Internal Revenue Code (“Code”) §45Q allows taxpayers a credit against income tax for carbon oxide sequestration activities. This bipartisan legislation is backed by various stakeholders, including federal and state government agencies, major oil companies, engineering firms, start-ups and private equity investments. Initially enacted in 2008 (P.L. No. 110-343, §115), this legislation has lingered with minimal guidance and short-sunsetting provisions, which tend to temper investor appetite for robust participation. This legislation received a jumpstart in the Bipartisan Budget Act of 2018 (P.L. 115-123, February 9, 2018). Following this lead, the Internal Revenue Service (IRS) recently issued Notice 2019-32 requesting comments on the implementation of this environmental-friendly legislation in pending regulations.
What are Carbon Sequestration Credits?
This credit rewards taxpayers that “[C]apture qualified carbon dioxide (“CO2”) at a qualified facility and dispose of the CO2 in a secure geological storage within the United States.” This definition was expanded in 2018 for post-2017 activity, which now includes CO2 used as a tertiary injectant in a qualified enhanced oil and natural gas recovery project (among others) and properly disposed of in a secure geological storage. Additionally, credits are allowed during the 12-year period beginning on the date carbon capture equipment is originally placed in service.
Credit Against What?
A tax credit is generally more valuable than a deduction because a deduction may offset taxable income at the taxpayer’s marginal tax rate (ex., 21%, 37%, etc.) whereas a credit offsets tax that has been calculated dollar-for-dollar.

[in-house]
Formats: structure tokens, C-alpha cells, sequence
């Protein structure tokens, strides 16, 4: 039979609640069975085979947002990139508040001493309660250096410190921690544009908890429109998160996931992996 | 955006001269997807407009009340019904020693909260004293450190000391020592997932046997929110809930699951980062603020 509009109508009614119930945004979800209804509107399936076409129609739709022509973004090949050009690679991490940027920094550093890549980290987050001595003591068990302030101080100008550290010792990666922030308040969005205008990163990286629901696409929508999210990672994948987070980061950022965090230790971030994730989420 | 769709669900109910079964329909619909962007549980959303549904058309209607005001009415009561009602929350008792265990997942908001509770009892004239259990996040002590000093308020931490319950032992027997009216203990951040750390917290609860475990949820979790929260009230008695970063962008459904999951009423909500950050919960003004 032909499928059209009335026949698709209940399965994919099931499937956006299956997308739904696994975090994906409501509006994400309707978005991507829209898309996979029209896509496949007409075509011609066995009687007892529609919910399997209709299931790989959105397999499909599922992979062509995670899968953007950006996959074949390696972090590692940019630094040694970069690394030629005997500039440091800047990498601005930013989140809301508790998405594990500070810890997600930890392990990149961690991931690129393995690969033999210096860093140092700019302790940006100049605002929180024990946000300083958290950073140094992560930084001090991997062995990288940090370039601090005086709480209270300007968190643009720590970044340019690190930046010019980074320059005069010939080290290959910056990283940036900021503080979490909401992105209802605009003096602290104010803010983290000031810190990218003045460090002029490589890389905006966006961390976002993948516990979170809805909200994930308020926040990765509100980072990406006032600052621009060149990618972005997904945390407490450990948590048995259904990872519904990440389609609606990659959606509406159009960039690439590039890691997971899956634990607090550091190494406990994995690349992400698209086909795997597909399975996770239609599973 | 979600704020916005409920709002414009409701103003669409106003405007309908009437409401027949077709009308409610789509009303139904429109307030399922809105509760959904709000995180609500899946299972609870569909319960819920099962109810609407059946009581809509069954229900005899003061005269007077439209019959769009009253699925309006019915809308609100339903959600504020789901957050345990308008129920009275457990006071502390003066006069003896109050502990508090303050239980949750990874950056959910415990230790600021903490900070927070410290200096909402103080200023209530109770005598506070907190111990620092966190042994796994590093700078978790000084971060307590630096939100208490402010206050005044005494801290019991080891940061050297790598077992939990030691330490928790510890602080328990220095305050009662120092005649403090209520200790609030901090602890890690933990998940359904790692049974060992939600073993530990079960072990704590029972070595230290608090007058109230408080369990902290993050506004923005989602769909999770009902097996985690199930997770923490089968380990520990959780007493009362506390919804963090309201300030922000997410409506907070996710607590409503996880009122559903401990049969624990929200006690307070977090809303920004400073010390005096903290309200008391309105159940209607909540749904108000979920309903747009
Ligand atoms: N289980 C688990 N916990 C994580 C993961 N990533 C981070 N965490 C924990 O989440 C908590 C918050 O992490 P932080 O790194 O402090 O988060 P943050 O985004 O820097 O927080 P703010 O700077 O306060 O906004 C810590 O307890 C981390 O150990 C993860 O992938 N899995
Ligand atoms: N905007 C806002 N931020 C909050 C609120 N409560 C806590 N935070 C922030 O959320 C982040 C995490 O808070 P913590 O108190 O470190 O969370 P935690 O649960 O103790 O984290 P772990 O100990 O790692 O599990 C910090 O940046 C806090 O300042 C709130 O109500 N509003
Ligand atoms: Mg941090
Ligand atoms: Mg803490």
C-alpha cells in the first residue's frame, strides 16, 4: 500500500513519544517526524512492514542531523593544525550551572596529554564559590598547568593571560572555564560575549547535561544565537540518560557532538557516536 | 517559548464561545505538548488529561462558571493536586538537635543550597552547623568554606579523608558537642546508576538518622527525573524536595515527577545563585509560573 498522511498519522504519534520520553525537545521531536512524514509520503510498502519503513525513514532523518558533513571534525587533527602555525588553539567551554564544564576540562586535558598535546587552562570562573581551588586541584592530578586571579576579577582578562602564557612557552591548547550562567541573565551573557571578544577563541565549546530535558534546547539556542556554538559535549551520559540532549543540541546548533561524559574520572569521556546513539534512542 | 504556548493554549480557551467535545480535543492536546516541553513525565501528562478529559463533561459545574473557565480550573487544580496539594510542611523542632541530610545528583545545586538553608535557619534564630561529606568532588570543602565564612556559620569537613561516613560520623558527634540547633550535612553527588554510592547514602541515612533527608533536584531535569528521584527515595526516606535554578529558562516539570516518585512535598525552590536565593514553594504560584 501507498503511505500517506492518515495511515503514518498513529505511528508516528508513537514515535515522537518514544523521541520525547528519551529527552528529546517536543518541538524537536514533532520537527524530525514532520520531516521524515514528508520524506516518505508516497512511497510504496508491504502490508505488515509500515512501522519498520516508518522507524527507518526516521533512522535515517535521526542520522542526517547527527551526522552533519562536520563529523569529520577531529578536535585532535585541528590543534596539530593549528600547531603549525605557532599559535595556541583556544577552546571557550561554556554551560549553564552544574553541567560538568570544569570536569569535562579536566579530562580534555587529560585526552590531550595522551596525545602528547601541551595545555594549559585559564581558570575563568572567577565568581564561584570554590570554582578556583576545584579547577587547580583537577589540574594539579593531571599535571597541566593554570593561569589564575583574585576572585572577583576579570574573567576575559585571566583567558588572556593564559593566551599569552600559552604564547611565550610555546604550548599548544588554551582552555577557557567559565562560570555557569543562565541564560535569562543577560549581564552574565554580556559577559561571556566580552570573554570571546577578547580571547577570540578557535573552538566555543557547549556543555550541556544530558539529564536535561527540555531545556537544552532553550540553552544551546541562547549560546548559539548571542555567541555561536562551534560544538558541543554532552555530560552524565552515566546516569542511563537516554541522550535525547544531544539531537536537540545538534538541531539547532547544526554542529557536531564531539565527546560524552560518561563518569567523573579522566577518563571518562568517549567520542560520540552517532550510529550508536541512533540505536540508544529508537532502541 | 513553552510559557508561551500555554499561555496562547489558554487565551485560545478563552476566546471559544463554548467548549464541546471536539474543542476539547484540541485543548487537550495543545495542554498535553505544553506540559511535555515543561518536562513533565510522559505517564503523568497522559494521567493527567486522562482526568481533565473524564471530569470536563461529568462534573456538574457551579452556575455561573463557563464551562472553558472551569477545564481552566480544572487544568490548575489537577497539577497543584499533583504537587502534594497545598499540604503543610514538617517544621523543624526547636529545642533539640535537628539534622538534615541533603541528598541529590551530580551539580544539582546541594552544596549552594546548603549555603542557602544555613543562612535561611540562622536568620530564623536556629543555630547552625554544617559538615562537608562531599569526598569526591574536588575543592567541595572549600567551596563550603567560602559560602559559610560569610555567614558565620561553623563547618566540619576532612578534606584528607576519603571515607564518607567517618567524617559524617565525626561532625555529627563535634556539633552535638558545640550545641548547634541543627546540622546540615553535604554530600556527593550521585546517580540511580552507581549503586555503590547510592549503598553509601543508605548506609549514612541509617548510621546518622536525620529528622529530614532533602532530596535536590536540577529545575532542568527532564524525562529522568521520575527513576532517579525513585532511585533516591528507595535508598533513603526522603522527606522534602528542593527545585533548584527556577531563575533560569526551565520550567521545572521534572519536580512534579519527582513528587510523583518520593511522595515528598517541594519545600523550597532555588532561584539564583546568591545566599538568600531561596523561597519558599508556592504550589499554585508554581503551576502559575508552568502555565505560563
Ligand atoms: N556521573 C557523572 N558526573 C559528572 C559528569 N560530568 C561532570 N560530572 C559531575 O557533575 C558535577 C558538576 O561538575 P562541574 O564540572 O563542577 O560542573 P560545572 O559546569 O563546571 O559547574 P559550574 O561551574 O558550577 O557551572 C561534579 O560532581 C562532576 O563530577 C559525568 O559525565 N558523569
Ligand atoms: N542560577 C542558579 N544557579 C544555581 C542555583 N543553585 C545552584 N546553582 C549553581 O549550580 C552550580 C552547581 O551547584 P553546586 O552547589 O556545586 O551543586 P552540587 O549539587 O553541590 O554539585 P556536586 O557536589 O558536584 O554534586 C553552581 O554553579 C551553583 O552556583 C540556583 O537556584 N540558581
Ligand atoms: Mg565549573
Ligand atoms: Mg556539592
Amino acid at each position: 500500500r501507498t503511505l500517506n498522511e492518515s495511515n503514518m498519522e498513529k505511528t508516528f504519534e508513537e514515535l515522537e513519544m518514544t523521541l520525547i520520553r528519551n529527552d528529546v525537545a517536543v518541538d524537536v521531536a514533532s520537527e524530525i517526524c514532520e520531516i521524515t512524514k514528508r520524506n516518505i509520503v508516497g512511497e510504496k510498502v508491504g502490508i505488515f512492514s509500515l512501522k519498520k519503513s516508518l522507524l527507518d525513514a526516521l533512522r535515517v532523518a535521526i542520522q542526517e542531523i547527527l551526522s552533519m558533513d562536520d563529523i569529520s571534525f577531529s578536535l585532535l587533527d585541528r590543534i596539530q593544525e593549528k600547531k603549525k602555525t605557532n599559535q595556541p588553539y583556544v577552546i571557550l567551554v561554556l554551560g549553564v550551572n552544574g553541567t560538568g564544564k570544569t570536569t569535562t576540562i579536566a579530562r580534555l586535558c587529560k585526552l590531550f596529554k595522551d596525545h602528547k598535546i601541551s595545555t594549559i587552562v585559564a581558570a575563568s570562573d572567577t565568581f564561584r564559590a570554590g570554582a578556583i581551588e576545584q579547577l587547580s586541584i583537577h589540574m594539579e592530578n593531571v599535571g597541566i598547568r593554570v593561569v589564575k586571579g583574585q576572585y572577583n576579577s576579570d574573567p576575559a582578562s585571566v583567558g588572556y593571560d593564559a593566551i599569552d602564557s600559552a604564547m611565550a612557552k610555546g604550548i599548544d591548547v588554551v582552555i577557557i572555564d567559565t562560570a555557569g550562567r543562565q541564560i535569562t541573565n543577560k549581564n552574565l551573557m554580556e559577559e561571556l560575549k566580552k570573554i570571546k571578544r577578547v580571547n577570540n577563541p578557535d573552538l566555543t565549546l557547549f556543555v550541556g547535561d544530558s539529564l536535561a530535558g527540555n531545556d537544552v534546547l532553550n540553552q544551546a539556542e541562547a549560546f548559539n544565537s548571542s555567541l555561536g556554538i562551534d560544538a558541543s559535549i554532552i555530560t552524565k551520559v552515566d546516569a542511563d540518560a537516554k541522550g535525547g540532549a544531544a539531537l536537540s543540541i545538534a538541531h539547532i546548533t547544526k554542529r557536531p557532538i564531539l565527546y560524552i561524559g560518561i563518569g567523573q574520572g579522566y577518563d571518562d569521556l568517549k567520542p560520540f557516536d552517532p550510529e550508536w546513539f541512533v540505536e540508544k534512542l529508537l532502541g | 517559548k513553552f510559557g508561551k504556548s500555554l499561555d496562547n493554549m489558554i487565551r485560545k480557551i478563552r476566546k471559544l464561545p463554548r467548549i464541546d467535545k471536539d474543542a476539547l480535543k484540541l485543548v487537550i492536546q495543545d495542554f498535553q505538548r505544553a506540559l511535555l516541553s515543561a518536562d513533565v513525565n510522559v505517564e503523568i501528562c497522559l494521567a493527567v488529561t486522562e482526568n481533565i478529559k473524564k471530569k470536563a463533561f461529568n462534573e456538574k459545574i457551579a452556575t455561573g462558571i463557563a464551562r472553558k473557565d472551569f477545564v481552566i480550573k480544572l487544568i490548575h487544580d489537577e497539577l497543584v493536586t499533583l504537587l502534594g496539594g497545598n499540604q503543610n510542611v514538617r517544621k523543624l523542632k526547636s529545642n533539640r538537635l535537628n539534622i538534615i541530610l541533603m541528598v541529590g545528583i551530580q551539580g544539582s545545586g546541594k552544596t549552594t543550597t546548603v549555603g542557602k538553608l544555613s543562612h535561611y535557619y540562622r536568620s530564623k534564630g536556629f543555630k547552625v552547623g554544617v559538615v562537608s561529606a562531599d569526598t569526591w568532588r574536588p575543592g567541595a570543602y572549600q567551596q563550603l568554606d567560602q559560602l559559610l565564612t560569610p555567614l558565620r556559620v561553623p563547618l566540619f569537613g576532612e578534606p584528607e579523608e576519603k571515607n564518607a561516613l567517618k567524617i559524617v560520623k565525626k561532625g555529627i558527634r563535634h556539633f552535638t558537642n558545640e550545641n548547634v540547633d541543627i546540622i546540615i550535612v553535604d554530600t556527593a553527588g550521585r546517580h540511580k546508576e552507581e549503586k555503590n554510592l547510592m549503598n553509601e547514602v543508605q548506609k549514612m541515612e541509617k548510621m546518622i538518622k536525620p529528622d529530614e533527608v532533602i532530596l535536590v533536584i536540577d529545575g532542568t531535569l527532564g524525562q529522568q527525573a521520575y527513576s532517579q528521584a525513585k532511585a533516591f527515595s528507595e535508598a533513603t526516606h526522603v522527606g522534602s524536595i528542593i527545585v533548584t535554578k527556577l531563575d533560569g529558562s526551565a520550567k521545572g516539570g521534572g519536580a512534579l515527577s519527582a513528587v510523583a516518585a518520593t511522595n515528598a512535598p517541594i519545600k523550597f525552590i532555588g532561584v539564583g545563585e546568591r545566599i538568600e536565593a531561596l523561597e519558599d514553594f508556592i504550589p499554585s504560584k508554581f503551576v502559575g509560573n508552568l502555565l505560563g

This §45Q credit is part of the §38 General Business Credit (GBC) mechanism. GBCs are aggregated and limited, generally, to 25% of a taxpayer’s net regular tax liability in excess of $25,000. For individuals subject to the Alternative Minimum Tax, another limitation applies that is beyond the scope of this discussion. Any excess credit may be carried back one year or carried forward 20 years under §39(a)(1).
Credits are generally allowed per metric ton of qualified carbon oxide captured and stored at a rate of $10 to $20 per ton (/ton), depending on the use of the captured carbon oxide in tertiary injectants or not. Other rates of up to $50/ton apply with respect to additional storage choices, and these rates are subject to annual inflation adjustments. This legislation borrows heavily on regulations and concepts from other U.S. government agencies such as the Environmental Protection Agency (EPA), the Department of Energy and the Department of the Interior, among others. In particular, heavy focus is placed on determining the adequacy of security measures for the geological storage of qualified carbon oxide in facilities such as deep saline formations, oil and gas reservoirs and unminable coal seams.
Carbon Sequestration Credit Reporting
IRS Form 8933 is the mechanism that allows taxpayers to claim this credit. In particular, this reporting requires a reconciliation between the credits claimed on the form with the taxpayer’s EPA reporting under the Greenhouse Gas Reporting Program. Additionally, qualification is affected by a taxpayer’s Underground Injection Control program classification.
Request for Comments
The IRS is asking for comments on regulations to be issued on several technical items related to engineering control and measurement standards, overlap with EPA rules (including reliance on an EPA-approved Monitoring, Reporting and Verification Plan), recapture provisions, definitions and when is construction commenced. Additionally, what circumstances should be present allowing investors whom are not otherwise actively engaged in capture and storage to avail themselves of this credit? The comment period is for 45 days beginning on May 20, 2019.
This initiative seems to have a surprisingly broad coalition of constituents and Congressional sponsors. Let’s hope that some real progress can be made at a better rate than the first 10 years of its life and not remain bogged down in political or engineering turf wars.